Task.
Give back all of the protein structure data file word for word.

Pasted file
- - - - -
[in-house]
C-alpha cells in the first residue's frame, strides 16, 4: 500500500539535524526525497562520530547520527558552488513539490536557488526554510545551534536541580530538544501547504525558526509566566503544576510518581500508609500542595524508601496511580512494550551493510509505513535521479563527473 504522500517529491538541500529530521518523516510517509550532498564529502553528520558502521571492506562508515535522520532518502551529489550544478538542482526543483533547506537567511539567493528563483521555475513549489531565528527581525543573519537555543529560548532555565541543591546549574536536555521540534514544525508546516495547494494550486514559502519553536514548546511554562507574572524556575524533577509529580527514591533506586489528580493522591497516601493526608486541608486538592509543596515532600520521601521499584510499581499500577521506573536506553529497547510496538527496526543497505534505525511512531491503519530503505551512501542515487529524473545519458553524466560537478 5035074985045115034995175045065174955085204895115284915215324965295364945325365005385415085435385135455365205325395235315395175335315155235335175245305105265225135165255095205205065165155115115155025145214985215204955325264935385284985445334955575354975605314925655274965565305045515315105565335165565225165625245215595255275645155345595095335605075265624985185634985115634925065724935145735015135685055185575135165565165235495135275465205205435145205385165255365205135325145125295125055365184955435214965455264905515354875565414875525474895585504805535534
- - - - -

[in-house]
C-alpha cells in the first residue's frame, strides 16, 4: 500500500539535524526525497562520530547520527558552488513539490536557488526554510545551534536541580530538544501547504525558526509566566503544576510518581500508609500542595524508601496511580512494550551493510509505513535521479563527473 504522500517529491538541500529530521518523516510517509550532498564529502553528520558502521571492506562508515535522520532518502551529489550544478538542482526543483533547506537567511539567493528563483521555475513549489531565528527581525543573519537555543529560548532555565541543591546549574536536555521540534514544525508546516495547494494550486514559502519553536514548546511554562507574572524556575524533577509529580527514591533506586489528580493522591497516601493526608486541608486538592509543596515532600520521601521499584510499581499500577521506573536506553529497547510496538527496526543497505534505525511512531491503519530503505551512501542515487529524473545519458553524466560537478 5035074985045115034995175045065174955085204895115284915215324965295364945325365005385415085435385135455365205325395235315395175335315155235335175245305105265225135165255095205205065165155115115155025145214985215204955325264935385284985445334955575354975605314925655274965565305045515315105565335165565225165625245215595255275645155345595095335605075265624985185634985115634925065724935145735015135685055185575135165565165235495135275465205205435145205385165255365205135325145125295125055365184955435214965455264905515354875565414875525474895585504805535534